A Very Brief History of the Suzuki Jimny
The Suzuki Jimny has no equal. Whether high or low, nothing is quite on the same level as this intrepid little 4×4. The Jimny was the first of its kind and would prove to be far from the last. With the introduction of the Jimny, the world learned the benefits of a pint-sized off-roader. Low power paired with low weight makes for one hell of a mountain goat. This is the brief but bold history of the beloved Suzuki Jimny.
What year did the Suzuki Jimny come out?
Suzuki Jimny production started in 1970. In Japan, there is a car classification known as “Kei cars.” These tiny automobiles were so classified based on their dimensions, weight, and tiny engines. There are kei cars, trucks, and even vans. However, the Jimny was the first of its class to offer 4WD. The Kei class offered Japanese citizens smaller, cheaper cars that saved them money on taxes.
As Silodrome reports, the Jimny has a similar origin story as the American Willys Jeep. While we know the Jimny as a Suzuki product, they weren’t the ones who first built the little off-roaders. That honor goes to a small company called Hope Motor Company. Suzuki would come to buy the design from HMC. Once Suzuki acquired the HopeStar ON360 (Jimny), Suzuki had viable prototypes quickly.
The first generation Suzuki Jimny LJ10 was powered by a Suzuki FB air-cooled 359 cc twin-cylinder two-stroke. It produced 25 hp but eventually got pepped up to 27 hp. Suzuki built this tiny truck on a ladder frame and even had a fully-functioning part-time four-wheel-drive system.
The first-gen Jimny was successful in selling 5,000 units in Japan. This first-gen model was in production for 11 years, according to Silodrome. As the Jimny became more popular, Suzuki made various versions, both for domestic and export markets.
The second generation Suzuki Jimny started in 1981. By this time, the Jimny was a hit. Suzuki had many different versions, some still tiny for the Kei class in Japan, but other larger models for export, and even some with truck beds. Export model names you may have heard include; Chevrolet Samurai, Holden Drover (“Holden” being Australia’s GM division), and Maruti Gypsy (India), to suit the country the model was being sold in.
While the JDM Jimnys still used the LJ50 two-stroke engines, some export models used larger8-valve engines and were set inside bigger and longer frames. The best example of the difference in JDM vs. export models was the SJ40. This model was sold as the Suzuki SJ410 across most countries. The SJ40 sported improvements over its predecessors, which had been derived from the HopeStar. The primitive diminutive two-stroke engines were ditched and replaced with Suzuki’s F10A 970 cc, SOHC 8-valve. As fitted to the Jimny 1000, this engine produced 51 hp, sending that power via an all-synchromesh four-speed gearbox. Some models even had an automatic transmission.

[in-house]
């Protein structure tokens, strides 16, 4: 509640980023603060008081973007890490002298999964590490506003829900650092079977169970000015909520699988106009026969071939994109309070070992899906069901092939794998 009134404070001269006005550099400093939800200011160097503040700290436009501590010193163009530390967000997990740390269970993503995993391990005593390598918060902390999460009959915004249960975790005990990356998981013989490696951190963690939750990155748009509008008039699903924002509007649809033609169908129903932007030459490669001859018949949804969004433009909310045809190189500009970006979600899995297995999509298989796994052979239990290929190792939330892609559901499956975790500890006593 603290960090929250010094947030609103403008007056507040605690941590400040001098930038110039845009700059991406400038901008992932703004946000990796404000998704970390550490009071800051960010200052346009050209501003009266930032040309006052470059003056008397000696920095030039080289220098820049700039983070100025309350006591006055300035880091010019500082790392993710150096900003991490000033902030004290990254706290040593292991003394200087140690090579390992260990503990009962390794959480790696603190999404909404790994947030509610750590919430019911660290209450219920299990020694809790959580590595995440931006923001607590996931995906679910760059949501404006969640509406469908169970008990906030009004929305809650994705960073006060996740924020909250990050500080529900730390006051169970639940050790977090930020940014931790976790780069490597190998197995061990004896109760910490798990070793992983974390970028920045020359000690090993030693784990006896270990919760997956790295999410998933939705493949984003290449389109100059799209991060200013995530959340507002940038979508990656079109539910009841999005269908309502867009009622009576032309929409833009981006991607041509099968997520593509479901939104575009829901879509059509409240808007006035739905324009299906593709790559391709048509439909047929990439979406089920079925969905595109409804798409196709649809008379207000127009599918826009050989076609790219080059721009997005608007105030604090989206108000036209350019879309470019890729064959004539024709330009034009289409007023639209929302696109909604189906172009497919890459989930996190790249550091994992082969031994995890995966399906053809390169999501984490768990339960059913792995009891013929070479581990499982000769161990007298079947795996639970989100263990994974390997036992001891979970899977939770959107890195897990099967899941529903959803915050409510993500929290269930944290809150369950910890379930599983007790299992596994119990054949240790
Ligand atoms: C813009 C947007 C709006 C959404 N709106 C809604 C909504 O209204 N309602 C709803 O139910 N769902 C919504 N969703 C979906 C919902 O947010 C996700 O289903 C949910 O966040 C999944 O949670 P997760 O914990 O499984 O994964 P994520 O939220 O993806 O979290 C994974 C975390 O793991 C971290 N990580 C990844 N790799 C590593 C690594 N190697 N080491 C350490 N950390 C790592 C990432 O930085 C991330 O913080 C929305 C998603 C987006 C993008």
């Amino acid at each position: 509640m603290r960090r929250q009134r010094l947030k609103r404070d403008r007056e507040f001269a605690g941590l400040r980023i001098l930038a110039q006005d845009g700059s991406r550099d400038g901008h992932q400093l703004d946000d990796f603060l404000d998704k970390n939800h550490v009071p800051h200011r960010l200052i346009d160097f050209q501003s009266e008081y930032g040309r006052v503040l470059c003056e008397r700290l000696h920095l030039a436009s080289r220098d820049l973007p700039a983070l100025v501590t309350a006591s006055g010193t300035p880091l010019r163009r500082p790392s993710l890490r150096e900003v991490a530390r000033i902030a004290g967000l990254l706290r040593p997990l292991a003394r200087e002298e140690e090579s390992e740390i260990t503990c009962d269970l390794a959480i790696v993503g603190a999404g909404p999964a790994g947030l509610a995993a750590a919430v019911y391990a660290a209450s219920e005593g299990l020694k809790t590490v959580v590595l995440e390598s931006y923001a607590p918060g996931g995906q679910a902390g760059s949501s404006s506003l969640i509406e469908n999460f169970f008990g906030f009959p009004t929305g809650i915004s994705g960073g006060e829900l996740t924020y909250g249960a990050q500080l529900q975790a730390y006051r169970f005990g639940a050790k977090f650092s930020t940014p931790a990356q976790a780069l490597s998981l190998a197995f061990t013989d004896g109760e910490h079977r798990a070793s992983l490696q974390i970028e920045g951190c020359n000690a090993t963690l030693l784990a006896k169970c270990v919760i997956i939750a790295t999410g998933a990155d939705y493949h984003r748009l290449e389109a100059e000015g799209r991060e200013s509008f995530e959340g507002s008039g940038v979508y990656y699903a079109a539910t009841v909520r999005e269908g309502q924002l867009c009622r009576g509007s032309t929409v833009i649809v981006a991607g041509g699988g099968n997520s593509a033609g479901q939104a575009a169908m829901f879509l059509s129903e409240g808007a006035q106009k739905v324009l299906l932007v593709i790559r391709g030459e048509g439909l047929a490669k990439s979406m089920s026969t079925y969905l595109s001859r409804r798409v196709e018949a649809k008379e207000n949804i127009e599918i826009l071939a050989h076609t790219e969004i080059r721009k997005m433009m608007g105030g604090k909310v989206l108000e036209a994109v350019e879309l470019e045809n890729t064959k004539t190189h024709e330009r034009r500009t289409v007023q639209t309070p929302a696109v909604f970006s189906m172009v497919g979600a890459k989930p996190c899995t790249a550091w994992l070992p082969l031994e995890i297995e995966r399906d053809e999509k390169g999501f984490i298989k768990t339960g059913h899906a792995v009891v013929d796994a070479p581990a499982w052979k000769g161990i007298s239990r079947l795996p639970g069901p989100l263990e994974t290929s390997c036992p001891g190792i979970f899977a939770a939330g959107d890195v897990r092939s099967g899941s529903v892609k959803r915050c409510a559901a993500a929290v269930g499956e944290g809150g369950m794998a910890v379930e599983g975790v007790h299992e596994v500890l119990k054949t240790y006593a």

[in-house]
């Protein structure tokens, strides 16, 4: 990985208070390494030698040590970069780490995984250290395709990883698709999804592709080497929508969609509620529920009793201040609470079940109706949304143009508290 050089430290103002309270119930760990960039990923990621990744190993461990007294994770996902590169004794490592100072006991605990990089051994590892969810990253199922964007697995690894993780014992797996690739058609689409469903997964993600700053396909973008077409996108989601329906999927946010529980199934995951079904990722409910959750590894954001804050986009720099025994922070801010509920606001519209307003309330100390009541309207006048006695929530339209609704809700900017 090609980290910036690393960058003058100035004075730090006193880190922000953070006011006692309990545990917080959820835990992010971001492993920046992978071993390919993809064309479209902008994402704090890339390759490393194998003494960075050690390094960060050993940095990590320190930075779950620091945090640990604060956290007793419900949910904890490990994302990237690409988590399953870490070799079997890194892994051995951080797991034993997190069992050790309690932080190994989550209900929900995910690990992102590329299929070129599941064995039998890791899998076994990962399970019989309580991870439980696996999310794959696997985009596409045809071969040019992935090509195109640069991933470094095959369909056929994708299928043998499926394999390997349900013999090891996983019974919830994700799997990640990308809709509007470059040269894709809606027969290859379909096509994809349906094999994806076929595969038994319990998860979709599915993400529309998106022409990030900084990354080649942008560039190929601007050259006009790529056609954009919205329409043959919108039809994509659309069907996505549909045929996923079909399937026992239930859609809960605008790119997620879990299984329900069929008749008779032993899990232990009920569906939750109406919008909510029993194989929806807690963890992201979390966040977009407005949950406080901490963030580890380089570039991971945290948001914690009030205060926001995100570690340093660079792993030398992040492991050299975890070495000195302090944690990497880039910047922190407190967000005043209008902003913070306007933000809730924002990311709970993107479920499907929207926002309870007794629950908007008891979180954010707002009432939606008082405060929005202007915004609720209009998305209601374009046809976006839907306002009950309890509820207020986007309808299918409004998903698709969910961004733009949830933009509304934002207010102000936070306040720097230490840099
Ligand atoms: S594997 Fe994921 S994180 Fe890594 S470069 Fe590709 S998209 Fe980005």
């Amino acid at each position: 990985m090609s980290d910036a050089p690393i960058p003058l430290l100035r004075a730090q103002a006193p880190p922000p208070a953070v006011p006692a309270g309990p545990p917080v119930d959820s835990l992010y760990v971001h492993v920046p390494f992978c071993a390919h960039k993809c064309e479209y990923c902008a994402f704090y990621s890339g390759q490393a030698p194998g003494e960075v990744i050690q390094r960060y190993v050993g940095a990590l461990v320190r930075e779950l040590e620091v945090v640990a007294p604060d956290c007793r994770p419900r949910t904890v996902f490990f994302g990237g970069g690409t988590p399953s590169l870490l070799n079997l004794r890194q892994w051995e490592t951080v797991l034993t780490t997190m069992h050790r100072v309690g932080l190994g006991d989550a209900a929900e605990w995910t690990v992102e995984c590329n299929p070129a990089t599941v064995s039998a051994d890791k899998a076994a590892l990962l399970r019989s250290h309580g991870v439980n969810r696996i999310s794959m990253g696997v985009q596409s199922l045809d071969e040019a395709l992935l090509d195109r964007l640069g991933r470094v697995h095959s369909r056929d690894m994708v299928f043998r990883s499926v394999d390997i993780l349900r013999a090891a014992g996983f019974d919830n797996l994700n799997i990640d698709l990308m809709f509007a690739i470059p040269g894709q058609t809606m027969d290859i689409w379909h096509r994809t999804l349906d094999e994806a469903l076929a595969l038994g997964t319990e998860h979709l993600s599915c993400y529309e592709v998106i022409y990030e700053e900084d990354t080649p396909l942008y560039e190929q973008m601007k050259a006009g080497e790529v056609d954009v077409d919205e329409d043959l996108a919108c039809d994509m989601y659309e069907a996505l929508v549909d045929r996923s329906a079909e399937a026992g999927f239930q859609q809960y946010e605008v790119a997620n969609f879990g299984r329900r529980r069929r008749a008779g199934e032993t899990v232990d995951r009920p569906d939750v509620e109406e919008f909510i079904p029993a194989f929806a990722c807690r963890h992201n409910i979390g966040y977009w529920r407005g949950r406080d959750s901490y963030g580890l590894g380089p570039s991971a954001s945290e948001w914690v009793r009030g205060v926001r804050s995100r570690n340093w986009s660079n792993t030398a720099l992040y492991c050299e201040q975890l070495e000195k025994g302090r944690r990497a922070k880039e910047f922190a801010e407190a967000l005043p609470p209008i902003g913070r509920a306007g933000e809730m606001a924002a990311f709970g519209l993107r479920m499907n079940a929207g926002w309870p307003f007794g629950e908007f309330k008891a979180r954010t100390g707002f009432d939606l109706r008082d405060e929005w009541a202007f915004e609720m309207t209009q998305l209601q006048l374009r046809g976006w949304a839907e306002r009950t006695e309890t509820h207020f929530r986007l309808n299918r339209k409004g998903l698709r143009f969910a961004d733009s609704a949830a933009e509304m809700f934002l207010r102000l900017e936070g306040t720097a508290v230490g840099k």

The rest of the second-generation Jimny was a rollercoaster of new turbocharged three-cylinder engines, new body styles, and more general refinement. However, the model remained tiny yet aggressive.
The third generation Jimny hit in 1998. Suzuki decided now was the time for a major redesign of the body. The third-gen Jimny kept its ladder frame and dual live axels. However, the tiny 4×4 all of a sudden found some style. Now there were hard-top and soft-top versions. The Jimny also graduated from leaf springs to coils with three-link suspension.
The new engine now made 80 hp. A veritable supercar compared to the original version. This third-gen only lasted until 2011.
The fourth- and current-generation Jimny came back in 2018. The world rejoiced to have its most beloved 4×4 back.
This new Jimny was modern. It had real style and felt like a car that was built for more than just recreation. The engine for the Japan Kei car version is a turbocharged 658 ccs inline three-cylinder. This engine has double valves (i.e., 12 valves for its three cylinders) and uses VVT technology, says Silodrome.
The export version of the vehicle is the Jimny Sierra. This version is physically wider and is fitted with the K15B 1.5 liter four-cylinder naturally-aspirated engine. This engine produces 101 hp and 102 lb/ft of torque. And with this version, the Jimny became secured as a 4×4 icon forever.
Long live the Jimny
The Suzuki Jimny has had more models and variations than I can count with my shoes on. But this is the way of a truly international vehicle. While we, and many other countries, never had the Jimny nameplate, we saw it in many other forms, most notably here, the Suzuki Samurai.
However, now that many of the most desirable models are old enough to get around import laws, you may see a brave little Jimny bopping around the U.S. today. If you do, count yourself lucky. These little bruisers are both rare and delightful.